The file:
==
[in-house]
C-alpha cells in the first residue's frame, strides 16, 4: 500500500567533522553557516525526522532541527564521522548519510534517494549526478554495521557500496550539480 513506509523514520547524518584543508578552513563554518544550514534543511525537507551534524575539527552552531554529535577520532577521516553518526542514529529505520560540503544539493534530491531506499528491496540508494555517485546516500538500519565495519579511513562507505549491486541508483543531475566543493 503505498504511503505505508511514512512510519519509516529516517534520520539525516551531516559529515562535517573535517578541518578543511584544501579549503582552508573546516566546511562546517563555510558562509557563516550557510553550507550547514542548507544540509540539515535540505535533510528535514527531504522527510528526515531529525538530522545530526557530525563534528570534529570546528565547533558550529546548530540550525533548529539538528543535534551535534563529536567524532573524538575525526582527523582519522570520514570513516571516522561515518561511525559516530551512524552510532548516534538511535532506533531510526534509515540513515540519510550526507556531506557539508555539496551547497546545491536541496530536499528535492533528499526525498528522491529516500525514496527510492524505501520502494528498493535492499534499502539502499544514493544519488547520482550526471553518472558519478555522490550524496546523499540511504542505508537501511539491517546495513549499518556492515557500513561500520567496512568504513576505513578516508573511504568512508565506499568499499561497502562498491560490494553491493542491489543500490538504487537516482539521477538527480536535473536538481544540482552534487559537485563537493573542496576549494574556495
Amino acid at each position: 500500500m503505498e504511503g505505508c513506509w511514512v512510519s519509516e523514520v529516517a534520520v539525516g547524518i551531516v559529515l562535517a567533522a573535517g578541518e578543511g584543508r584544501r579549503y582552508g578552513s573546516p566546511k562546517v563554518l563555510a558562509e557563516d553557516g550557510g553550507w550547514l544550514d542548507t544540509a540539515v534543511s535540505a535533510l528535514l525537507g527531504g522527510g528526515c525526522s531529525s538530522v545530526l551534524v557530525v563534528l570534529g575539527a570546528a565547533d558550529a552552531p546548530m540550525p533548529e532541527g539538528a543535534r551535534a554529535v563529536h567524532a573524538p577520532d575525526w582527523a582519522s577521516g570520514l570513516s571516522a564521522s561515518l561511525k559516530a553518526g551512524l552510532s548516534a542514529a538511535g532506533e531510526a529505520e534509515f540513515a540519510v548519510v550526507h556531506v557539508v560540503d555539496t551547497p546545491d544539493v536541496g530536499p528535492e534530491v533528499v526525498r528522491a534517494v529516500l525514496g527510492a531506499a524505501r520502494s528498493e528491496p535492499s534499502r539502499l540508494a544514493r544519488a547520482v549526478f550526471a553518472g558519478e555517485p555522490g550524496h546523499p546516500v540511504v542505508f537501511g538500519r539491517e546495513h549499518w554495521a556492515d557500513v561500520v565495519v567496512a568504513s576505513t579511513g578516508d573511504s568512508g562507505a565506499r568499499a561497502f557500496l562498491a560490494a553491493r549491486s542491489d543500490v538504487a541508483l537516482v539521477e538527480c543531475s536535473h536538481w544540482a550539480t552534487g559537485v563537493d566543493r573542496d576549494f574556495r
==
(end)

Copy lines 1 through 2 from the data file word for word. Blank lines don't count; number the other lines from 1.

[in-house]
C-alpha cells in the first residue's frame, strides 16, 4: 500500500567533522553557516525526522532541527564521522548519510534517494549526478554495521557500496550539480 513506509523514520547524518584543508578552513563554518544550514534543511525537507551534524575539527552552531554529535577520532577521516553518526542514529529505520560540503544539493534530491531506499528491496540508494555517485546516500538500519565495519579511513562507505549491486541508483543531475566543493 503505498504511503505505508511514512512510519519509516529516517534520520539525516551531516559529515562535517573535517578541518578543511584544501579549503582552508573546516566546511562546517563555510558562509557563516550557510553550507550547514542548507544540509540539515535540505535533510528535514527531504522527510528526515531529525538530522545530526557530525563534528570534529570546528565547533558550529546548530540550525533548529539538528543535534551535534563529536567524532573524538575525526582527523582519522570520514570513516571516522561515518561511525559516530551512524552510532548516534538511535532506533531510526534509515540513515540519510550526507556531506557539508555539496551547497546545491536541496530536499528535492533528499526525498528522491529516500525514496527510492524505501520502494528498493535492499534499502539502499544514493544519488547520482550526471553518472558519478555522490550524496546523499540511504542505508537501511539491517546495513549499518556492515557500513561500520567496512568504513576505513578516508573511504568512508565506499568499499561497502562498491560490494553491493542491489543500490538504487537516482539521477538527480536535473536538481544540482552534487559537485563537493573542496576549494574556495